Goodnight, sweet blog
On this date six years ago I began this website with a rudimentary understanding of web publishing and a fist-full of press contacts acquired through a bit of music writing and a brief if bizarre tour through Virgin/Capitol Records. I remember feeling, even then, ambivalent about how long I would write the site or if - far more likely - I would lose interest in a few months, dropping it like so many halfway affectations and hobbies of the American bourgeoisie. Six years and 1,211 posts later, here we are at the end.
Writing on this website taught me to write. I was, by no means, a "hack" when this began, and I am, by no means, an excellent writer now, but somewhere in those few thousand paragraphs I wrote here over the last six years, I figured out the beginnings of a voice, refined a few chronic errors, learned to swear less and then began swearing again. I got political exactly once, my first attempt at a longer music/culture piece. Of all the musicians I tried to break to an audience before they were popular, I am most proud to have stood against "Stop and Frisk" in 2011, long before it became the basis of an NYC Mayoral campaign. It is an undeniable tautology, but I wouldn't be here this way without having written for this website. It was never about making money, and I rejected advertising, even back in 2011 when the web-stats indicated I was relevant enough to court. A profit model could not possibly reason through a labor of unsexy love.
Writing on this website introduced me to enormously great musicians, many of whom happen to be great people. Taylor Rice of Local Natives, Jon Lawless of First Rate People, John Ross of Challenger, Blair Gimma of Blair and Future of What, Kyle Wilson of Milagres, Mikel Jollett of Airborne Toxic Event all gave their time and energy graciously to keeping up with me and allowing me into their process a bit, and I tried my best to give words to their wonderful music. There are so many others that there isn't time or space to list here.
I thank my friends for whom this website was originally intended, and I thank my readers. Not so much the 700,000 of you that ended up here one way or another, most by accident or for a few seconds from the Hype Machine, but the few hundred of you strangers who were my regular readers. I never knew the wide majority of you, and only a few of you ever wrote to me personally. Still, I wrote for you. Seeing the few hundred people who stopped by every day made me want to write, ideally to write something better than most blogs I read. I tried writing everyday and mostly failed. You stuck with me, and I appreciate it immensely, invisibly, from far away.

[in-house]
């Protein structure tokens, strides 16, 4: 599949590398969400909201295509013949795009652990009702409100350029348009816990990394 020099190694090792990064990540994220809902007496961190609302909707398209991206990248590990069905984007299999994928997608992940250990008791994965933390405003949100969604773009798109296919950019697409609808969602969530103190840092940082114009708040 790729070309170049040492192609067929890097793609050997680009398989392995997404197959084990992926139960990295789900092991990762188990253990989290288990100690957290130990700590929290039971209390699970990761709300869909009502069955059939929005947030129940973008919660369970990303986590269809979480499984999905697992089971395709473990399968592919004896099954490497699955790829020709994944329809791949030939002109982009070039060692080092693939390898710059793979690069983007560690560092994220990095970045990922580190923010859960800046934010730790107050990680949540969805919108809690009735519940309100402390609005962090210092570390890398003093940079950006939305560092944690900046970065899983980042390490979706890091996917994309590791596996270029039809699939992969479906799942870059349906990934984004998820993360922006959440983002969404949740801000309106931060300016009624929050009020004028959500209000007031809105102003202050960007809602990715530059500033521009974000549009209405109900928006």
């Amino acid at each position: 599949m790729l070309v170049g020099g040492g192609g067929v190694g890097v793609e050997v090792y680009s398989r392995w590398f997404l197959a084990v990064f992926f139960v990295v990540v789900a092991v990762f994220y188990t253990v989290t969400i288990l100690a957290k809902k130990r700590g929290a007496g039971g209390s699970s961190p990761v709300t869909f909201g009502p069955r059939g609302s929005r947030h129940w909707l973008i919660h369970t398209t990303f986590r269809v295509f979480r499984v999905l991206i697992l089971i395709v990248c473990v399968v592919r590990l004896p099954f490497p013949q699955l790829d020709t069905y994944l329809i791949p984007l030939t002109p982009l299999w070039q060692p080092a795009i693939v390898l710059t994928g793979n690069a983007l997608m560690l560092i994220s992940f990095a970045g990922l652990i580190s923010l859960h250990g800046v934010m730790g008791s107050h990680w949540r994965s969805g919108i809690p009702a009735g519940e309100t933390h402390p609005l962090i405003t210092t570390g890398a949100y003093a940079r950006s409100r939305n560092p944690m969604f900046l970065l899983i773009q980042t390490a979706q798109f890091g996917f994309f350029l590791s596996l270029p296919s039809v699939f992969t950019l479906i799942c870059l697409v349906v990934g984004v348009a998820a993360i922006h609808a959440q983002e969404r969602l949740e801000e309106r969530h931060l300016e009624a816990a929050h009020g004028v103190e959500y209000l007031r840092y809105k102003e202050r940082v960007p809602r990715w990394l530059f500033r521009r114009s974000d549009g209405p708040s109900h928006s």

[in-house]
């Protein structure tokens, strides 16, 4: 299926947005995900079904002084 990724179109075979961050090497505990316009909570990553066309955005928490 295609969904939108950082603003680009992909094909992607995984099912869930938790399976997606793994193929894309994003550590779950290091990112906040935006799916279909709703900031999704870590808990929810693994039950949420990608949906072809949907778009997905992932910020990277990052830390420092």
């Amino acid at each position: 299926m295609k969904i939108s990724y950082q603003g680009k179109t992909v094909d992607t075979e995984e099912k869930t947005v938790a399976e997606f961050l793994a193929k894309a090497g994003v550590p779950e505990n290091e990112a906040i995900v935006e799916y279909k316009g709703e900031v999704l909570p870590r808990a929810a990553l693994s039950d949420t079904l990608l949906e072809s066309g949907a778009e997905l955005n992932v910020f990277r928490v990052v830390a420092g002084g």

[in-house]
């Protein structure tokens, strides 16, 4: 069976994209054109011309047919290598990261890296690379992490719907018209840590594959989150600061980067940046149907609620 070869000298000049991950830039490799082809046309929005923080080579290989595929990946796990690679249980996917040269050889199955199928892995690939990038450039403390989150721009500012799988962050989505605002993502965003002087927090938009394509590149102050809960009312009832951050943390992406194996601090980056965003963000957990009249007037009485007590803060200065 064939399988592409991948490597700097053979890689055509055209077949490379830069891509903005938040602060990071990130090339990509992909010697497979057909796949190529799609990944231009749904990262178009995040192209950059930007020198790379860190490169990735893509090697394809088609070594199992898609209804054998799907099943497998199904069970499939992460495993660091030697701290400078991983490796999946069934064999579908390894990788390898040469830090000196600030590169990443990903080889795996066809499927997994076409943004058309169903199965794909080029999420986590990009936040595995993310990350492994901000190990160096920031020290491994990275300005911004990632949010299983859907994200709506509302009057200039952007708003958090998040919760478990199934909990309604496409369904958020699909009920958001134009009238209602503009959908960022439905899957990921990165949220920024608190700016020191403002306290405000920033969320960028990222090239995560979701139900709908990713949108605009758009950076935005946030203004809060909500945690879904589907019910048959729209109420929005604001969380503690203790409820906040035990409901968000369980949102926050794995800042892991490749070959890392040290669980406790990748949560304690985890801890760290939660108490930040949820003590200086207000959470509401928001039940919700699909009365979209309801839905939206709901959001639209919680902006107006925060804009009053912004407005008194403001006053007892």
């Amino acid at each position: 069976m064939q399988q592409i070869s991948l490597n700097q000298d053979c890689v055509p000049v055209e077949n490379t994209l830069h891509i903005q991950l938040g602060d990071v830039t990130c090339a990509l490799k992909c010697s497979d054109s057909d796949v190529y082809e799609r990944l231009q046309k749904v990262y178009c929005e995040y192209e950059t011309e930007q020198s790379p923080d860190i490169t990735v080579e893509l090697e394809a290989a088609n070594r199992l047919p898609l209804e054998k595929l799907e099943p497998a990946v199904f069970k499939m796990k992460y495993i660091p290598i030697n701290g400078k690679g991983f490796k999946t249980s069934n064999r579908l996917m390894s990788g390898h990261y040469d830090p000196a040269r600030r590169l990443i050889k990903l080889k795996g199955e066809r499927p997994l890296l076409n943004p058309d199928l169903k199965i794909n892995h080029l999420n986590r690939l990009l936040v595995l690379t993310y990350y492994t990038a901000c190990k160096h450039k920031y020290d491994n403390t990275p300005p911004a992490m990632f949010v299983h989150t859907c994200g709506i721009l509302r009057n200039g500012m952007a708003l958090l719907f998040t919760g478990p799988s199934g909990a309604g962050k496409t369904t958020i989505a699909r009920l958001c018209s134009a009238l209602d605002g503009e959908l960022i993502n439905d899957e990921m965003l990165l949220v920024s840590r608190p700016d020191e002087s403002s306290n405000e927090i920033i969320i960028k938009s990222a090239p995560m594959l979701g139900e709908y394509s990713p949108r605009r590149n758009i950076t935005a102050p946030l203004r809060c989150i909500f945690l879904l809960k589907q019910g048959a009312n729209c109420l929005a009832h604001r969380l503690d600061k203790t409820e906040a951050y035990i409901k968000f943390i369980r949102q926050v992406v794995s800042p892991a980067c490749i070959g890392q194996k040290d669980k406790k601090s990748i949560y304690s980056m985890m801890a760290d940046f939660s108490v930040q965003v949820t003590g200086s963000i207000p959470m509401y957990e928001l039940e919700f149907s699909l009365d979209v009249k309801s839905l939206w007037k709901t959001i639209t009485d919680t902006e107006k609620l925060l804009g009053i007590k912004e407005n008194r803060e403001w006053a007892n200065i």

If you want to keep in touch with me, firstname.lastname@example.org will still work - though at some point the PR emails may necessitate a switch toward something else - and I'll still maintain @32feet as my Twitter handle, though even this will seem quaint in five years when Twitter isn't a thing anymore.
Julian Barnes has this awesome quote about death in my favorite book, A History of the World in Ten and a Half Chapters. He writes, "I dreamt that I woke up. It's the oldest dream of all, and I've just had it." Of course, you don't realize the line is about death the first time you read it - which is another one of those truisms about human experience: there's no way to consider endings from beginnings. I would like to believe I am more clear-eyed than most on this front, but there was never time or space to consider what would happen when I stopped wanting to write 32ft/second or what it would feel like to write these words saying goodbye.
It was always about gravity or some other inexorable, ineluctable force. We would return; the beginning and the end would become themselves again. As Kierkegaard noted, the problem with life is that it is lived forward and understood in reverse. We are always cast backwards toward our future. Or as Britt Daniel sang, "I'm writing to you in reverse." I felt that way too sometimes. This was a diary of my late 20s and early 30s, what I liked and when I liked it and what I sounded like then. This both is and was that. Make sure you dance and sing, no one's gonna tell and there's no film in that camera. This is the dream of waking up.
Posted by 32feet at 5:00 AM